VAROUFAKIS: Well, European capitalism has always been highly intertwined with American capitalism from the beginning. I keep telling my fellow Europeans—they don’t like hearing this—that the European Union was an American project of the New Dealers after the end of the Second World War. Of course, there was a great thirst in Europe for peace and unity, but the design of the European Union was very much an American affair. But let me answer your question directly. What has these recent crises and the crisis of the eurozone, in particular, from 2010 onwards is mislabeled as a debt crisis, but it’s not a debt crisis, it’s a systemic-run crisis in the European Union, especially the monetary area, the eurozone. That crisis, that began 2010 and which is now accelerating, is devastating the unification process. Europe is another at an advanced stage of disintegration. And every new initiative that you hear being triumphantly presented in Brussels and elsewhere is another nail in the coffin of unification. There is a lot of confusion, because even some progressives have been cubed into believing that some of the pronouncements, for instance, a large recovery fund involving a degree of common debt that is going to redistribute monies to the poorer nations of the eurozone, and it sounds like a Hamiltonian moment, it sounds like a moment of unification. But if you look carefully at the details, it is, unfortunately, precisely the opposite. And Donald Trump has been magnificent in, of course, a negative way taking advantage of Europe’s disintegration. And you know, strategically defeating Mrs. Merkel, Mr. Macron at every turn.
WOLFF: And do you take seriously that the United States is now going to become nationalist in its economics as opposed to globalist? Is this an argument that makes sense to you?
VAROUFAKIS: But in the slightest. There is a profound change in strategy. The question… Look, you will remember Henry Kissinger asking the poignant question around 1970 in one of the meetings of his inner circle, when he was still at the National Security Council before he became Secretary of State remember, he asked people like Paul Volcker and others who were in his inner circle at the time under Richard Nixon, “How do we maintain our hegemony now that America is no longer a surplus country and we have shifted from a trade surplus to a large trade deficit?” That was the question back then: How does the United States capitalist class had attained global hegemony? This is the same question now. And Trump has an answer—he’s had it since before he was re-elected. The way I understand it is this: From the 1940s onwards through different means, whether it was Bretton Woods or the financialization, multilateralism was the way in which the United States hegemony was being propagated. But you know, the Trump people are not as dumb as the Democrats like to portray them. They see that the share of global income that ends up in the United States is shrinking, has been shrinking for a very long time. So Henry Kissinger’s question has resurfaced. “How do we maintain our hegemony,” they ask, “given that now we may go below 10% of global GDP?” And Trump’s answer and the people around him—he’s a very interesting man, a very dangerous one, but very interesting one—he sees the world like a bicycle wheel, and the way to answer the question of how hegemony, U.S. hegemony, capitalist hegemony would be maintained is to treat the United States or turn the United States into the hub of the wheel and treat every other country like Germany, France, Britain, Japan, even China, as a spoke of the bicycle wheel. The hub is always going to be more powerful and have more bargaining power in relation to each one of the spokes. So destroy a multilateralism, the World Trade Organization, the G20, even the IMF or the World Bank, and place America First, turn it into the hub of the wheel, while at the same time retreating from the various wars that multilateralism required. This is my understanding of what Trump is all about, and not just Trump—Trump the frontman—this section of the American ruling class. This is not a retreat from globalism, is a way of maintaining hegemony, while the United States share of global GDP shrinking.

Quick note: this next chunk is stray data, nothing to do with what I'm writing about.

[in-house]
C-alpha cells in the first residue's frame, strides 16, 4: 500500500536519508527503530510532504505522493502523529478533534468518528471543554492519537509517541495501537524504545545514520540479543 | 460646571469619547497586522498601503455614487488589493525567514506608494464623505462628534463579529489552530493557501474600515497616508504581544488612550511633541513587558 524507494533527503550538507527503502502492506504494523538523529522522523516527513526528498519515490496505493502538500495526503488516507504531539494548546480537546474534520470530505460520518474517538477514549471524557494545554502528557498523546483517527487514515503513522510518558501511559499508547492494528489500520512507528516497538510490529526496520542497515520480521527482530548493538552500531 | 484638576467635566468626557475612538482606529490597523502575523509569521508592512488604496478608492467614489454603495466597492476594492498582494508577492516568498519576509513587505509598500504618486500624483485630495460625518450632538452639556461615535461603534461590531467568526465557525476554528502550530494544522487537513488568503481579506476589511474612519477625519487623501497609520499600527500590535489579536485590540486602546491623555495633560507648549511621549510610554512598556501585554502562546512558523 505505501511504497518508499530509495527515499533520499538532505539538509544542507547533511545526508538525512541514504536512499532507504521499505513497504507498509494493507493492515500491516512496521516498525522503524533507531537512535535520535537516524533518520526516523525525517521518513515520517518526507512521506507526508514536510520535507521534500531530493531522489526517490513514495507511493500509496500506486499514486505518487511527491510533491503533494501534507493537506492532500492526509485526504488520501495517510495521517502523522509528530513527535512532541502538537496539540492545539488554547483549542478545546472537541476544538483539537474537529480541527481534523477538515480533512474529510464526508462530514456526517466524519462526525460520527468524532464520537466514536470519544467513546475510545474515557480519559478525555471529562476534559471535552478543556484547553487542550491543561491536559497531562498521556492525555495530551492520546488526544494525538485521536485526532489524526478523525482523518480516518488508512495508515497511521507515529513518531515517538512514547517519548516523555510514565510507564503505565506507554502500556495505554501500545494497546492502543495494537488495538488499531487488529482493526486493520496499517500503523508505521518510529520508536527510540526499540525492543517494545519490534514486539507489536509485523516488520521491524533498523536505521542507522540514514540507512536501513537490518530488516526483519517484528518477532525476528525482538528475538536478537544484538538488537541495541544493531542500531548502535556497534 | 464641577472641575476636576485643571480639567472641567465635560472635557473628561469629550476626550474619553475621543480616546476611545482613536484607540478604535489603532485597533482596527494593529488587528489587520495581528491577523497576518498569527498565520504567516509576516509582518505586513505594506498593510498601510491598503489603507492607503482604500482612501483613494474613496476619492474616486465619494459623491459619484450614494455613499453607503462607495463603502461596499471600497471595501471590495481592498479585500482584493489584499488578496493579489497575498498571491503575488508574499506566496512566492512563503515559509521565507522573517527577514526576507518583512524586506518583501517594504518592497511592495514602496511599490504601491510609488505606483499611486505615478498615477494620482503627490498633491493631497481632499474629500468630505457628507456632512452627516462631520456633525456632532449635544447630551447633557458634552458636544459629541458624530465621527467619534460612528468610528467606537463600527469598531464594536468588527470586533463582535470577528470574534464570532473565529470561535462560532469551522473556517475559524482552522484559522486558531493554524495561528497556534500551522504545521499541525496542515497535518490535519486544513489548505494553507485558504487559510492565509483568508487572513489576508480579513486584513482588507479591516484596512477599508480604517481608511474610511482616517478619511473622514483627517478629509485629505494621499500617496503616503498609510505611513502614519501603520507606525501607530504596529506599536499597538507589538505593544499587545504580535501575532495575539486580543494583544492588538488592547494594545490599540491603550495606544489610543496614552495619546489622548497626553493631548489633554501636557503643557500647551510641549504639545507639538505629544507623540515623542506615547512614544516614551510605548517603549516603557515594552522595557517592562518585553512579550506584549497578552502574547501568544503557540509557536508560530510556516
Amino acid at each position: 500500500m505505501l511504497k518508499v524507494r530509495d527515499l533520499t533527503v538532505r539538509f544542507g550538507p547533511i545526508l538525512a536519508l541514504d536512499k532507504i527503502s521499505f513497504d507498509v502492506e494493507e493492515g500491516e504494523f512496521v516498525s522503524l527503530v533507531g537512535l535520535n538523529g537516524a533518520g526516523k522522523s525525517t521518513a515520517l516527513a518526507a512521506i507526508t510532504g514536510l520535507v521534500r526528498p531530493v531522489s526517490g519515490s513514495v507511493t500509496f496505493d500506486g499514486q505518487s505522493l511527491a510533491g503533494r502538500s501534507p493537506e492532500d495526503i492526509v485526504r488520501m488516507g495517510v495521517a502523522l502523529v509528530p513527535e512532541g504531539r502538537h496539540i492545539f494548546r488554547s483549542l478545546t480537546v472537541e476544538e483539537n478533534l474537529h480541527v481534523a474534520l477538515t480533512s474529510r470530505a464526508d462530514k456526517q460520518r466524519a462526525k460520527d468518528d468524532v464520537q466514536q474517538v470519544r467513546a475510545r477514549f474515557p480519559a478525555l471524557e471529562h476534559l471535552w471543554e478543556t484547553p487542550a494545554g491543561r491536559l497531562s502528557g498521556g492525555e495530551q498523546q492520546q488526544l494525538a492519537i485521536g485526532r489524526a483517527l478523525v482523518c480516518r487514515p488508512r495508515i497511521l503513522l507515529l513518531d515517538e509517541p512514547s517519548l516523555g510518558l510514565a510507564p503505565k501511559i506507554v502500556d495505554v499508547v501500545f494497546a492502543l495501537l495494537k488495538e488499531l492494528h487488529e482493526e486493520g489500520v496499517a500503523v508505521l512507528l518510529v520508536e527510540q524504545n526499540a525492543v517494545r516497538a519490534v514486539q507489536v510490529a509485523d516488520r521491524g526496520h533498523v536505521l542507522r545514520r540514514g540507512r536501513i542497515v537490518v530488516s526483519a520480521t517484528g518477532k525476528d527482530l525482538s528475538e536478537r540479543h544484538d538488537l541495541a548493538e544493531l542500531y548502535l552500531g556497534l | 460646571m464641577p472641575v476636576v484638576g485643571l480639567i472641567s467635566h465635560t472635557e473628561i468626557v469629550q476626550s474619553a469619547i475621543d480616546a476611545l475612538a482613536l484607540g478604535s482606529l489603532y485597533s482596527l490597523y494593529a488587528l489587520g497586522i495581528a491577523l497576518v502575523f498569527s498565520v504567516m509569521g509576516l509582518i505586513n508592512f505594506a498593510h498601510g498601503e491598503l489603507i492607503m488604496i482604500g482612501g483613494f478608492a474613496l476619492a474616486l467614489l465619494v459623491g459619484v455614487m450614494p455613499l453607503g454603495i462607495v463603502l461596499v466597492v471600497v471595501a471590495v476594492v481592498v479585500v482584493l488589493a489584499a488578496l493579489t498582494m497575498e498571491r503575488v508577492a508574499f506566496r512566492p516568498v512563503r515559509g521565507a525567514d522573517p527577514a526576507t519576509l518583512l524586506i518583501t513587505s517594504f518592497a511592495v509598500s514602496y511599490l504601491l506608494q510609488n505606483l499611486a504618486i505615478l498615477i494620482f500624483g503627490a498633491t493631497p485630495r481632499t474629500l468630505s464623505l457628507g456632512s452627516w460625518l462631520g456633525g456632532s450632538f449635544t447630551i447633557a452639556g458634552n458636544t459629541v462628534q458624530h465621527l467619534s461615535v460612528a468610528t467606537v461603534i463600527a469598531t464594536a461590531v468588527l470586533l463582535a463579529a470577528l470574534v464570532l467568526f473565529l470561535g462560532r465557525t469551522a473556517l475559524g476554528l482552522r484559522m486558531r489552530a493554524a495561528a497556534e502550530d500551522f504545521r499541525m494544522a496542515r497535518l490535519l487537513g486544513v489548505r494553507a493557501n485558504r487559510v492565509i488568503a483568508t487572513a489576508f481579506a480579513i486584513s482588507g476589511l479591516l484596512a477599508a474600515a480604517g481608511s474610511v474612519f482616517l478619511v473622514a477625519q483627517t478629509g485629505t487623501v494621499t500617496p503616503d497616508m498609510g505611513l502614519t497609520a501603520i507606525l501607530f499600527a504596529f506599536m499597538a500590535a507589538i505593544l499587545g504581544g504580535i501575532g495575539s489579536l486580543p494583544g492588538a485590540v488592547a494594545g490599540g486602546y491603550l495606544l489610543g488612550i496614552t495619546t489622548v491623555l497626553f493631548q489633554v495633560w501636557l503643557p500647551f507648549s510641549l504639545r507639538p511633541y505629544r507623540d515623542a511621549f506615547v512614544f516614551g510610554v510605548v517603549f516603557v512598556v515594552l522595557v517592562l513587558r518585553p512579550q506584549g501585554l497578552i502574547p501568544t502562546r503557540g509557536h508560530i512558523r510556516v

WOLFF: Tell me, Yanis, why in organizing your Democracy in Europe Movement you did not, you know, join forces with socialist, communist, anti-capitalist existing political organizations or, if my question is wrong, have you in fact joined? What’s your relationship to the traditional left in Europe?